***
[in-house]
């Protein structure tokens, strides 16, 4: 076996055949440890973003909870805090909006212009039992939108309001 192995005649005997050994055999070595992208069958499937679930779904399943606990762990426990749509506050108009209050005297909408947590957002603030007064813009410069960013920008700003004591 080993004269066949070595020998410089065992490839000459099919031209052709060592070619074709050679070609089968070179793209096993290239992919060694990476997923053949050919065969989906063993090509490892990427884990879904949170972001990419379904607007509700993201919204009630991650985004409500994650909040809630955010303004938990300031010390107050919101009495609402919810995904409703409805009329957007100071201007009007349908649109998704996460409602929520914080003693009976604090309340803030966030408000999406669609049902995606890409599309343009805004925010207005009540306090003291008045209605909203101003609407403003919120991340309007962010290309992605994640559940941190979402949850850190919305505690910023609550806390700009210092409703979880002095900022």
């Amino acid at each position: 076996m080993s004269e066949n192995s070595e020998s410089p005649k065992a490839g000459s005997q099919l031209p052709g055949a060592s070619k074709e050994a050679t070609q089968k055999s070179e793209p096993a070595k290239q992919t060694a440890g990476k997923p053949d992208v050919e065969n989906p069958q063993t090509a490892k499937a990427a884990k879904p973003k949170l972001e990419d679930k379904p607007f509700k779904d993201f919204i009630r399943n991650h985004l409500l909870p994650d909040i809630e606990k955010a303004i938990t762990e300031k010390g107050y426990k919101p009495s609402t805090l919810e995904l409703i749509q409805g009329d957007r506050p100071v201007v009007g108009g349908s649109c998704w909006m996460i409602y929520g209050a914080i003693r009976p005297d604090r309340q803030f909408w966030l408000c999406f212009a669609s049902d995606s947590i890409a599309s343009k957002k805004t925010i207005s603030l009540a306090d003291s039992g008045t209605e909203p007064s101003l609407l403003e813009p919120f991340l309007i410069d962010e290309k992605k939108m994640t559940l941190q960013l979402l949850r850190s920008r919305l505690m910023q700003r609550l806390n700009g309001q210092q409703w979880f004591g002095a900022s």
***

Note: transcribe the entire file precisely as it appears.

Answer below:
[in-house]
């Protein structure tokens, strides 16, 4: 076996055949440890973003909870805090909006212009039992939108309001 192995005649005997050994055999070595992208069958499937679930779904399943606990762990426990749509506050108009209050005297909408947590957002603030007064813009410069960013920008700003004591 080993004269066949070595020998410089065992490839000459099919031209052709060592070619074709050679070609089968070179793209096993290239992919060694990476997923053949050919065969989906063993090509490892990427884990879904949170972001990419379904607007509700993201919204009630991650985004409500994650909040809630955010303004938990300031010390107050919101009495609402919810995904409703409805009329957007100071201007009007349908649109998704996460409602929520914080003693009976604090309340803030966030408000999406669609049902995606890409599309343009805004925010207005009540306090003291008045209605909203101003609407403003919120991340309007962010290309992605994640559940941190979402949850850190919305505690910023609550806390700009210092409703979880002095900022």
């Amino acid at each position: 076996m080993s004269e066949n192995s070595e020998s410089p005649k065992a490839g000459s005997q099919l031209p052709g055949a060592s070619k074709e050994a050679t070609q089968k055999s070179e793209p096993a070595k290239q992919t060694a440890g990476k997923p053949d992208v050919e065969n989906p069958q063993t090509a490892k499937a990427a884990k879904p973003k949170l972001e990419d679930k379904p607007f509700k779904d993201f919204i009630r399943n991650h985004l409500l909870p994650d909040i809630e606990k955010a303004i938990t762990e300031k010390g107050y426990k919101p009495s609402t805090l919810e995904l409703i749509q409805g009329d957007r506050p100071v201007v009007g108009g349908s649109c998704w909006m996460i409602y929520g209050a914080i003693r009976p005297d604090r309340q803030f909408w966030l408000c999406f212009a669609s049902d995606s947590i890409a599309s343009k957002k805004t925010i207005s603030l009540a306090d003291s039992g008045t209605e909203p007064s101003l609407l403003e813009p919120f991340l309007i410069d962010e290309k992605k939108m994640t559940l941190q960013l979402l949850r850190s920008r919305l505690m910023q700003r609550l806390n700009g309001q210092q409703w979880f004591g002095a900022s």